Mental Health and Occupational Therapy
The field of occupational therapy is often misunderstood and many are unaware of our scope of practice or areas that we address. Occupational therapy actually started in the area of mental health in which we provided therapeutic activities or meaningful occupations for adults struggling with a variety of mental illnesses. Mental health has changed dramatically within our society and many OT’s no longer work in this setting.
How Mental Health Relates To OT
“Mental health is a state of successful performance of mental function, resulting in productive activities, fulfilling relationships with people, and the ability to adapt to change and cope with adversity. This definition affirms the view that mental health is not merely the absence of mental illness but also the presence of something positive.” (www.everymomentcounts.org, 2014) As an OT who works with kids, this is something I try to remember and incorporate within my treatment sessions. In our sessions, I hope to develop a bond, an environment of acceptance, and a sense of trust with my students and clients. Emotions are often shared as activities are completed and I gain an understanding of my student’s sense of self.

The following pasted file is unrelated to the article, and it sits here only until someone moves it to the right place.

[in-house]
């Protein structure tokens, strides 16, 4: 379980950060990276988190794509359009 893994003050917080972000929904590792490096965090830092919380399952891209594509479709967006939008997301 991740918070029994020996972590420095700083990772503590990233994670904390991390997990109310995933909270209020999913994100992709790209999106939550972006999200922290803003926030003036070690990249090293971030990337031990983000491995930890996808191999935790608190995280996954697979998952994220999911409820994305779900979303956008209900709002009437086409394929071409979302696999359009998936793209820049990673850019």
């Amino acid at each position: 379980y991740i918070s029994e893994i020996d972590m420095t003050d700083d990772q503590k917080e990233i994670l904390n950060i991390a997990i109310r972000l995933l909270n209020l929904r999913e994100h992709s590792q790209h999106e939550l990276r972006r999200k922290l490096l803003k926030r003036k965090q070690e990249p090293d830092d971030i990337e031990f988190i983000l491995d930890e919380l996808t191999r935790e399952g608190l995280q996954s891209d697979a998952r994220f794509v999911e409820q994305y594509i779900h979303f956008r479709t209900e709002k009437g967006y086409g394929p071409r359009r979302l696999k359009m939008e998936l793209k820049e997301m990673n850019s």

The children I see and work with are often receiving therapy because of something that is very challenging for them, such as writing, tying their shoes, cutting, etc. Feelings of frustration and failure often reveal themselves in our time together. I spend much time motivating and developing self-confidence needed to be more independent in tasks such as these. Oftentimes, they are so used to hearing “you can’t do that” that they truly start to believe that and give up trying. Words can be very powerful both in a negative and positive way.
I became involved with and passionate about this area of practice in a project entitled “Every Moment Counts.” It is a mental health promotion initiative developed by Occupational Therapists that is carried out in school systems and after-school programs. Its aim is to empower school staff and professionals to be aware of the issue of mental health and teach strategies to address it. It is also a resource for families and professionals for both families and professionals who are interested in learning more and incorporating mental health within their practice.
Poor mental health or sense of self is something that is not observable, but can greatly impact a child’s daily life. If you are concerned about your child’s mental health, please discuss this with your therapist so that he/she may be aware of these needs and assist them in developing a more positive sense of self and well-being.